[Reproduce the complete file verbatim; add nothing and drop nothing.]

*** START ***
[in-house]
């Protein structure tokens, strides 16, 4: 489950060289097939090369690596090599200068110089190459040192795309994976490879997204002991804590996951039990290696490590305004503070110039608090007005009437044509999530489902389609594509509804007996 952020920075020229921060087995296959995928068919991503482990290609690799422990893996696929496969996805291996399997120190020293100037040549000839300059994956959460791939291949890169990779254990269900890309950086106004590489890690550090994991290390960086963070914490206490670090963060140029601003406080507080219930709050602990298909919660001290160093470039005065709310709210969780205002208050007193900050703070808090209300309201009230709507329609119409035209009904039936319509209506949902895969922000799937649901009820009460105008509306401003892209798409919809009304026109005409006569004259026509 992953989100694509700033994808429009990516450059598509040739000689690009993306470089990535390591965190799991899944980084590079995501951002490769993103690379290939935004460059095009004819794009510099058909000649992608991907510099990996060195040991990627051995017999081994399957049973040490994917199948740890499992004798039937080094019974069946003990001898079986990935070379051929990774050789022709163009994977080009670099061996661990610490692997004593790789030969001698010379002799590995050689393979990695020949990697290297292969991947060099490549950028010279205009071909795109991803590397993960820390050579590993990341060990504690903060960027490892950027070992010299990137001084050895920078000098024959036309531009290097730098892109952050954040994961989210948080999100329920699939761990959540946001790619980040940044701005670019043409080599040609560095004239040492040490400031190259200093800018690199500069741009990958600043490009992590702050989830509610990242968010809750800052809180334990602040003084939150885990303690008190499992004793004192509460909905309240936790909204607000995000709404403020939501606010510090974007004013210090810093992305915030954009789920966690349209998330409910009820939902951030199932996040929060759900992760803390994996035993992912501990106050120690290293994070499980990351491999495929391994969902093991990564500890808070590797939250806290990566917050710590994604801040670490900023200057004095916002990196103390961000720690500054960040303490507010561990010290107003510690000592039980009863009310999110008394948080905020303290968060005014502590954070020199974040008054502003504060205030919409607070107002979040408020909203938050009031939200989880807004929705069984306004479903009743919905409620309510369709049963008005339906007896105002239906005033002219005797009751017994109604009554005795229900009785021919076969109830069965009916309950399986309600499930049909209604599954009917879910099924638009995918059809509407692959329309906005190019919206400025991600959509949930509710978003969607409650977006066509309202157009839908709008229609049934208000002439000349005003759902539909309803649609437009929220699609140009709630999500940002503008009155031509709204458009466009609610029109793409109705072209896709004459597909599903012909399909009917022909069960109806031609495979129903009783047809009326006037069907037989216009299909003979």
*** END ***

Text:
[in-house]
């Protein structure tokens, strides 16, 4: 489950060289097939090369690596090599200068110089190459040192795309994976490879997204002991804590996951039990290696490590305004503070110039608090007005009437044509999530489902389609594509509804007996 952020920075020229921060087995296959995928068919991503482990290609690799422990893996696929496969996805291996399997120190020293100037040549000839300059994956959460791939291949890169990779254990269900890309950086106004590489890690550090994991290390960086963070914490206490670090963060140029601003406080507080219930709050602990298909919660001290160093470039005065709310709210969780205002208050007193900050703070808090209300309201009230709507329609119409035209009904039936319509209506949902895969922000799937649901009820009460105008509306401003892209798409919809009304026109005409006569004259026509 992953989100694509700033994808429009990516450059598509040739000689690009993306470089990535390591965190799991899944980084590079995501951002490769993103690379290939935004460059095009004819794009510099058909000649992608991907510099990996060195040991990627051995017999081994399957049973040490994917199948740890499992004798039937080094019974069946003990001898079986990935070379051929990774050789022709163009994977080009670099061996661990610490692997004593790789030969001698010379002799590995050689393979990695020949990697290297292969991947060099490549950028010279205009071909795109991803590397993960820390050579590993990341060990504690903060960027490892950027070992010299990137001084050895920078000098024959036309531009290097730098892109952050954040994961989210948080999100329920699939761990959540946001790619980040940044701005670019043409080599040609560095004239040492040490400031190259200093800018690199500069741009990958600043490009992590702050989830509610990242968010809750800052809180334990602040003084939150885990303690008190499992004793004192509460909905309240936790909204607000995000709404403020939501606010510090974007004013210090810093992305915030954009789920966690349209998330409910009820939902951030199932996040929060759900992760803390994996035993992912501990106050120690290293994070499980990351491999495929391994969902093991990564500890808070590797939250806290990566917050710590994604801040670490900023200057004095916002990196103390961000720690500054960040303490507010561990010290107003510690000592039980009863009310999110008394948080905020303290968060005014502590954070020199974040008054502003504060205030919409607070107002979040408020909203938050009031939200989880807004929705069984306004479903009743919905409620309510369709049963008005339906007896105002239906005033002219005797009751017994109604009554005795229900009785021919076969109830069965009916309950399986309600499930049909209604599954009917879910099924638009995918059809509407692959329309906005190019919206400025991600959509949930509710978003969607409650977006066509309202157009839908709008229609049934208000002439000349005003759902539909309803649609437009929220699609140009709630999500940002503008009155031509709204458009466009609610029109793409109705072209896709004459597909599903012909399909009917022909069960109806031609495979129903009783047809009326006037069907037989216009299909003979």